Edith Stein

Vladimir Soloviev and Edith Stein

Vladimir Soloviev and Edith Stein (St. Teresa Benedicta of the Cross) strike a chord of similarity when it comes to their respective missions in life. Both philosophers saw their mission as being a reconciliation of systems, and this is what makes their works so attractive to me. They strove to reconcile whole systems, not to reduce each to its lowest common denominator. Both philosophers wanted to see each system retained in its respective wholeness, as opposed to creating something compromised. Edith Stein sought to advance truth while Soloviev sought to advance true justice, and both philosophers sought to make their goal more accessible to others.

The two have other similarities despite surface differences. Edith Stein was a Jewish German Philosopher who converted to the Catholic faith (and later executed at Auschwitz). Soloviev was a Russian Orthodox who converted to Catholicism, but only after losing his faith for a while through German rationalism. Both knew that what they had (Phenomenology for Stein, Orthodoxy for Soloviev) was good, but that it could be developed to its fullness only through the Catholic philosophical and theological system.

Soloviev’s mission was the reconciliation of the Russian Orthodox and Catholic Churches.

“The Blessed Virgin appeared to him three times during his life and set him upon his life’s mission. This mission, which gradually unfolded for him, was that of the reunion of the Russian Orthodox Church with the Catholic Church.”

~Soloviev, Vladimir. Russia & The Universal Church . Catholic Resources. Kindle Edition.

Stein’s mission was the reconciliation of her mentor Edmund Husserl’s modern day Phenomenology with the medieval scholasticism of St. Thomas Aquinas.“Potency and Act is the second of three works in which St. Theresa Benedicta of the Cross set out explicitly to relate the phenomenology of her teacher Edmund Husserl and the scholasticism of St. Thomas Aquinas.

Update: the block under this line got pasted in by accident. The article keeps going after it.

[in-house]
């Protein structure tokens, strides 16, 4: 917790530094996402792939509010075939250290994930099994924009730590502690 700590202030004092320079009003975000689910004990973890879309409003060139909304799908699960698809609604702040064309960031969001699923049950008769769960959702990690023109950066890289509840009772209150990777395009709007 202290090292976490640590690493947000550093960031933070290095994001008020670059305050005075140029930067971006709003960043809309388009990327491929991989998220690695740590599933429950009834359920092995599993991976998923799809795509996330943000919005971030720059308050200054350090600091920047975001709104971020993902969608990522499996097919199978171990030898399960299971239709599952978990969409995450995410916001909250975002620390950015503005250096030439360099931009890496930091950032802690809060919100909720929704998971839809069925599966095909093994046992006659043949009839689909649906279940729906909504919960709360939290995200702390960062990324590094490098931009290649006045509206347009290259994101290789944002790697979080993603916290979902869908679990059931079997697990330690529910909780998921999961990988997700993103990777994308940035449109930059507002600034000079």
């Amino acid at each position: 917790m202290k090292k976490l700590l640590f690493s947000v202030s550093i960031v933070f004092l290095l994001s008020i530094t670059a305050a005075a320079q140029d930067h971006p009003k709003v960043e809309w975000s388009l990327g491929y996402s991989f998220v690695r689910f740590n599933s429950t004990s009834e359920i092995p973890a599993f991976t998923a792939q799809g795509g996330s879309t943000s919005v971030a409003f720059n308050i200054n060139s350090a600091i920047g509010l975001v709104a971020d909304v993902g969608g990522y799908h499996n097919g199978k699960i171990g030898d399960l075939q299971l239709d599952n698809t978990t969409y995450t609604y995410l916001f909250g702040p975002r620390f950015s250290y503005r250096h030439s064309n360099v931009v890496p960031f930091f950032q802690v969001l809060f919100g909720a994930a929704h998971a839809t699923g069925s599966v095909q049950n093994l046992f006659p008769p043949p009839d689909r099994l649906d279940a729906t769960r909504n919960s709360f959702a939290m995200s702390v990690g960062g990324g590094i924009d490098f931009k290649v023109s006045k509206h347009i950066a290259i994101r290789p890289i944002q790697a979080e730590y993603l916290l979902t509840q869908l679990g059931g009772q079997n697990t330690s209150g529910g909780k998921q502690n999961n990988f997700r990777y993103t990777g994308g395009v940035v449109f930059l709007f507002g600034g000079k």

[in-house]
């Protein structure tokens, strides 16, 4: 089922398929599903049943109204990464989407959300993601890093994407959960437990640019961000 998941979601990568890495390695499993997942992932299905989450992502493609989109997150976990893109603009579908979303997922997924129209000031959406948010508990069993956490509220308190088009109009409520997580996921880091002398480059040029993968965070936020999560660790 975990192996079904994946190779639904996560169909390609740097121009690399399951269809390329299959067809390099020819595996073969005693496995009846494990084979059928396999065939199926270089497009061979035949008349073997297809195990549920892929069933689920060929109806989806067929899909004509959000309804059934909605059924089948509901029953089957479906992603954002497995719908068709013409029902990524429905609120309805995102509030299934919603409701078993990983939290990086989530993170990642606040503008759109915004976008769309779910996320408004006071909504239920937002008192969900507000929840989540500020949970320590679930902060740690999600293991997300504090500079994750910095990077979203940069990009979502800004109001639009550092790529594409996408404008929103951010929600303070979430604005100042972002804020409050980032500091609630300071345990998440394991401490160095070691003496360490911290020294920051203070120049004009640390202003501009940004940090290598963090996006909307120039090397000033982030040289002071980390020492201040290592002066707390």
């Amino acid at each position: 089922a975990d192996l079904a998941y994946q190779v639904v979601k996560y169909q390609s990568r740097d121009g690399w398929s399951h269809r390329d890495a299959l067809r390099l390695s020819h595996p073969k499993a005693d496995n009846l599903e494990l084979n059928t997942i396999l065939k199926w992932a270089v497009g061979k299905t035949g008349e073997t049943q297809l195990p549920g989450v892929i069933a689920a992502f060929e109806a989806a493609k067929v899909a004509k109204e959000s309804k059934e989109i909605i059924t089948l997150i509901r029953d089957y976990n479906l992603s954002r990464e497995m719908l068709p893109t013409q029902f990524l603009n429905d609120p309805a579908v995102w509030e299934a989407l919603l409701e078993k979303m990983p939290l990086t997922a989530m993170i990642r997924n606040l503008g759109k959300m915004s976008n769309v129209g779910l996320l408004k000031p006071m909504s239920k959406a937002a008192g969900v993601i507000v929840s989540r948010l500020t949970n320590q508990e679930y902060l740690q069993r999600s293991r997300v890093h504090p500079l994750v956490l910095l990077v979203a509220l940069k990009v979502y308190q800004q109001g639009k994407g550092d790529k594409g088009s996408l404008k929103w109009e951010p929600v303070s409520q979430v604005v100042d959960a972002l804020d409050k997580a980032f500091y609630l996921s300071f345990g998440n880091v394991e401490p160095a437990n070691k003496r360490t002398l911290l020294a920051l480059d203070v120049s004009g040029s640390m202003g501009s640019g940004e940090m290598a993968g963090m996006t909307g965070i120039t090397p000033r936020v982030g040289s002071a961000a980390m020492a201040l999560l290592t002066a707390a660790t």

She saw this project as her ‘proper mission,’ her ‘life’s task.’ She not only ‘contrasted’ the two philosophies but ‘fused’ them into her own ‘philosophical system,’ a search for perennial philosophy, ‘something beyond ages and peoples common to all who honestly seek the truth.’

“~ Edith Stein. Potency and Act (The Collected Works of Edith Stein) (Kindle Locations 64-67). Kindle Edition.

Soloviev saw the ancient heresies of the East as imperial weapons used by Byzantium Emperors succeeding Constantine to wage war on Christ as He is represented through the visible Church in Rome. This is why eastern heresies such as Gnosticism, Nestorianism, Arianism, Monophysitism, Iconoclasm and the like ravaged the Church and the Catholic orthodox faithful for centuries. Eastern Emperors found heresies useful in combatting Rome, their chief rival for the remnant of the Roman Empire.

Stein reflected on the truth she had discovered and found that by first embracing that same Church in Rome, she could safely fuse modern day philosophy with that of the ancients.

Soleviev and Stein both found the fulfillment of their respective “missions of reconciliation” only through the unifying, universal lens of Catholicism. For his part Soloviev found the earthly representation of the incarnation visible as the Church in Rome with the Pope as the Peter for any given age. For her part Stein declared “this is truth” after reading St. Teresa of Avila’s writings which began her journey to that same representation of the incarnation on earth. They were drawn to the Church in Rome and believed that truth (Stein) and justice (Soloviev) could be found only through submission to that incarnation, the Church, by the submission of the intellect (Stein) and the submission of the social and political order (Soloviev) to it.

Through these reconciliations, they lead us to unified wholeness of intellect and social order rather than divided compromise.

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